Friday, January 17, 2020

Resurrecting the Unrighteous

When Jesus comes back, what happens?

If you listen to the preaching, something like this: Jesus comes back and all the righteous persons are taken to Heaven with Him while all the unrighteous sinners are thrown into hell. Those who have died are resurrected to be with Him, but those who perished in their sin know nothing of it. All the preaching on the afterlife has been tailored to this point - you want to be among the resurrected. You want, in the end, to be one of the righteous persons to whom Jesus restores life.

Except that's not what the Bible says. The Bible says that the resurrection? It's for the righteous and for the unrighteous.

That's right. Jesus is bringing us all back.

When Paul stands before Felix and presents his case, he says as much. He says, "I hope for the same thing my accusers do, that people with God's approval and those without it will come back to life." (Acts 24:15)

Now, wait a minute. We just want Jesus to bring back unrighteous sinners long enough for them to see how wrong they were and to recognize the fiery pits of hell as they are thrown into them, right? That's what it's all about - it's about making sure that sinners know, forever, that they were sinners and they were wrong. It's about judgment and punishment and setting things right in this broken world.

Eh...not exactly.

See, as vindictive and judgmental as we are, and as adamant as we know God is about righteousness, there is not one place in all of Scripture where God says, "I can't wait to destroy all of those sinners! I'm looking forward to the day when I can throw them all into the pits of hell and be done with them! Oh, boy, you better watch out because I am super-excited to show them all how completely wrong they were and watch their eyes widen with fear as they see that fire approaching!"

God's just not, and never has been, as vindictive as we are.

In fact, when we do see Him destroying the unrighteous, what we see, every time, is how broken-hearted He is over it. He mourns over Sodom and Gomorrah; He doesn't dance on the ashes. He grieves the loss of creation in the flood; He doesn't relish it. It's not the way it was supposed to go. It's not the kind of God He wants to have to be.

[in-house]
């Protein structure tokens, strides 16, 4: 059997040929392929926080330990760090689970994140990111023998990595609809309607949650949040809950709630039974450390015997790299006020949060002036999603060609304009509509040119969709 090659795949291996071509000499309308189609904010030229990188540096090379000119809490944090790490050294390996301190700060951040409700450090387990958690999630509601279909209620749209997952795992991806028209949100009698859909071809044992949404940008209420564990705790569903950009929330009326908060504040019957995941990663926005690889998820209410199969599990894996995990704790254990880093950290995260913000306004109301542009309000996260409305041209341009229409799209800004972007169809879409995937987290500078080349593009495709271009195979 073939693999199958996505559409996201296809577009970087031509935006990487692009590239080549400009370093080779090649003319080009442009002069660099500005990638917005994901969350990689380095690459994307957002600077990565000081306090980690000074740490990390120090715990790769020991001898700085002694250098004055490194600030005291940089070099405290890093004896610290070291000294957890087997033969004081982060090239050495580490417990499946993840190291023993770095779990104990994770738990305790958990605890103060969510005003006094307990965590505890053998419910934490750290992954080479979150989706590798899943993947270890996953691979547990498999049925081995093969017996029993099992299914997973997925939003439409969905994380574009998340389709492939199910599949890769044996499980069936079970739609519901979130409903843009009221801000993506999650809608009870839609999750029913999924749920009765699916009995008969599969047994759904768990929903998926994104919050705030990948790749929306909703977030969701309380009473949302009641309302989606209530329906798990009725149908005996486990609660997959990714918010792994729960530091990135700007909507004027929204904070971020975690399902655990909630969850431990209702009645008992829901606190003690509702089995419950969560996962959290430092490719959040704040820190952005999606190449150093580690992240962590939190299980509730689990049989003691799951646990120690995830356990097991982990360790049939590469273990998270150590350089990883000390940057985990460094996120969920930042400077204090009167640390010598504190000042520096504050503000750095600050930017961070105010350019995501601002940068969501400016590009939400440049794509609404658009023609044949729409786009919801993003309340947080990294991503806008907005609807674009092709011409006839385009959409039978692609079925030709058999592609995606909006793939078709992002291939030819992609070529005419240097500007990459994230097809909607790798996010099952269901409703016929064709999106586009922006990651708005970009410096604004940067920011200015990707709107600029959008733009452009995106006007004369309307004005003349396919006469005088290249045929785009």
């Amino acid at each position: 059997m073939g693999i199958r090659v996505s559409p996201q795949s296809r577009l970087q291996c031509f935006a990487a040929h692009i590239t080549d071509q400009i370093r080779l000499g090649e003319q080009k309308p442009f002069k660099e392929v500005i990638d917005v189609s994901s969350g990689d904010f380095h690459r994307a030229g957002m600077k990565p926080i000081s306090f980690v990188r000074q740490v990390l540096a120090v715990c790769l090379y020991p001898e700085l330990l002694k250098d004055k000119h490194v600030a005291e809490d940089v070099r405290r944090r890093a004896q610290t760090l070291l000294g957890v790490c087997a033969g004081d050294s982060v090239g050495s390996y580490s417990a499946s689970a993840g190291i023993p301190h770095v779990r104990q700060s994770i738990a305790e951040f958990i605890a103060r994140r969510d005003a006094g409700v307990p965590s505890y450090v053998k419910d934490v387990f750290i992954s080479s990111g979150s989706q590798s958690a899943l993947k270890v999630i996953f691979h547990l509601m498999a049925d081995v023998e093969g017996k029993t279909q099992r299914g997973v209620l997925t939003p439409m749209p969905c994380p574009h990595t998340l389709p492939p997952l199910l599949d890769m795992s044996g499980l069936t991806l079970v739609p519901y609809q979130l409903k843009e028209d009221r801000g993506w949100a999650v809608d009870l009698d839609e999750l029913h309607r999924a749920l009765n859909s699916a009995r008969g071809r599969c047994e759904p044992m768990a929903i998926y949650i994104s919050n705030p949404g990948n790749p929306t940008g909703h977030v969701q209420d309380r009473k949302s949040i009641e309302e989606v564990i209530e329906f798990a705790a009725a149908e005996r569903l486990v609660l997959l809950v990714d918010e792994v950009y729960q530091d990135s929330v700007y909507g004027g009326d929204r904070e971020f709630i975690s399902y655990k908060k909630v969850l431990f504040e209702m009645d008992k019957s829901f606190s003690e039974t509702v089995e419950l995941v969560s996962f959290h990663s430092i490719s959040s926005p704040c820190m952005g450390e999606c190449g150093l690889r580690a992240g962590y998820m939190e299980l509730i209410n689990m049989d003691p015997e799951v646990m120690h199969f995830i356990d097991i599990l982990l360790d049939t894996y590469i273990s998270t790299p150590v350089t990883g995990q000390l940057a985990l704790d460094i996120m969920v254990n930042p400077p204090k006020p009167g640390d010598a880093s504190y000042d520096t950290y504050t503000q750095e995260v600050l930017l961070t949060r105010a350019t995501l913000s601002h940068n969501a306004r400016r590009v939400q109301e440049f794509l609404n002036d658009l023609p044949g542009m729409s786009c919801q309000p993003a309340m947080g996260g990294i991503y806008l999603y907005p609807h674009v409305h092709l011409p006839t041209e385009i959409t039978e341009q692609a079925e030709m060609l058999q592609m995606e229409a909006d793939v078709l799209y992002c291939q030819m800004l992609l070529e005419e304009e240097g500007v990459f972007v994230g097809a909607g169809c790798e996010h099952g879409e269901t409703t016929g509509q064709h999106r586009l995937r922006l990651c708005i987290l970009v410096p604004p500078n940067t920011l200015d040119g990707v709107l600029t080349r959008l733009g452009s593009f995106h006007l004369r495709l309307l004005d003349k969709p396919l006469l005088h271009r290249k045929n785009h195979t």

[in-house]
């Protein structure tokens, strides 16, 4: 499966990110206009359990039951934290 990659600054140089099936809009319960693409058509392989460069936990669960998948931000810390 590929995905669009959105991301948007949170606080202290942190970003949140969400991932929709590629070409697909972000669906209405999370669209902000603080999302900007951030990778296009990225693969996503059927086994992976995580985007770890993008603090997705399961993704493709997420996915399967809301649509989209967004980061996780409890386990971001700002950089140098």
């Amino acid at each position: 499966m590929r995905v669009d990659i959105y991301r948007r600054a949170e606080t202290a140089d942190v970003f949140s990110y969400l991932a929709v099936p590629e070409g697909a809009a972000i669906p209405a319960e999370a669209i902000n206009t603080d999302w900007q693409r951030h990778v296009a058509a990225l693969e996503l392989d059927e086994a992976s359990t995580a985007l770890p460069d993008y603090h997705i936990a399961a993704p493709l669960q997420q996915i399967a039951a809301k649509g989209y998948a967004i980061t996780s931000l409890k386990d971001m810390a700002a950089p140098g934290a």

And it's not the kind of God He is.

When you read Revelation, it talks about how God is going to give each one of us a new name. He's going to reveal to us who we really are, who we've always been, who He created us to be by calling us by the name that He's given us. And then, He's going to open the Book of Life and show us the names written there, and you know what? I think that book is full of our new names. I think that book is full of the persons God created us to be, not the broken human beings that we are. I think our sins are cast off into the lake of fire and we are restored into our perfect creation, who we were always meant to be. I think when God tells us our story, when He reads from that Book, what He recounts are all the moments that we were who He created us to be, when we were the best version of us. Something sacred. Something holy. Something in His image.

And that's what He's always wanted. To see us like that. For the righteous, those stories will perhaps be long ones. For the unrighteous, much shorter. For the righteous, there is little to be chipped away and thrown into the fire. For the unrighteous, painfully much more. Some will see those little imperfections they've always hated about themselves burned up forever. Others will feel the fire as almost everything they've ever been is burned away. Some of us take more refining than others.

But we all get a chance at a new life. At least, that's the hope. That's Paul's hope, and he says it's always been the hope of God's people. That those with God's approval and those without it would be given new life.

And that, he says, is what enables him to always do his best by God and by people. Because he's not busy judging them, but rather, very busy hoping for them. Hoping for their new life.

What if we could do the same? What if, instead of being a vindictive people, instead of judging the world by righteousness and unrighteousness (out of our own self-righteousness, ironically), we were a hopeful people? If you truly believed that one day, everyone would be given a new life before God and we could see the best version of them, the person that God created them to be, the image-bearer that was always in there, don't you think you'd do better by people? Don't you think you'd do your best by them? 

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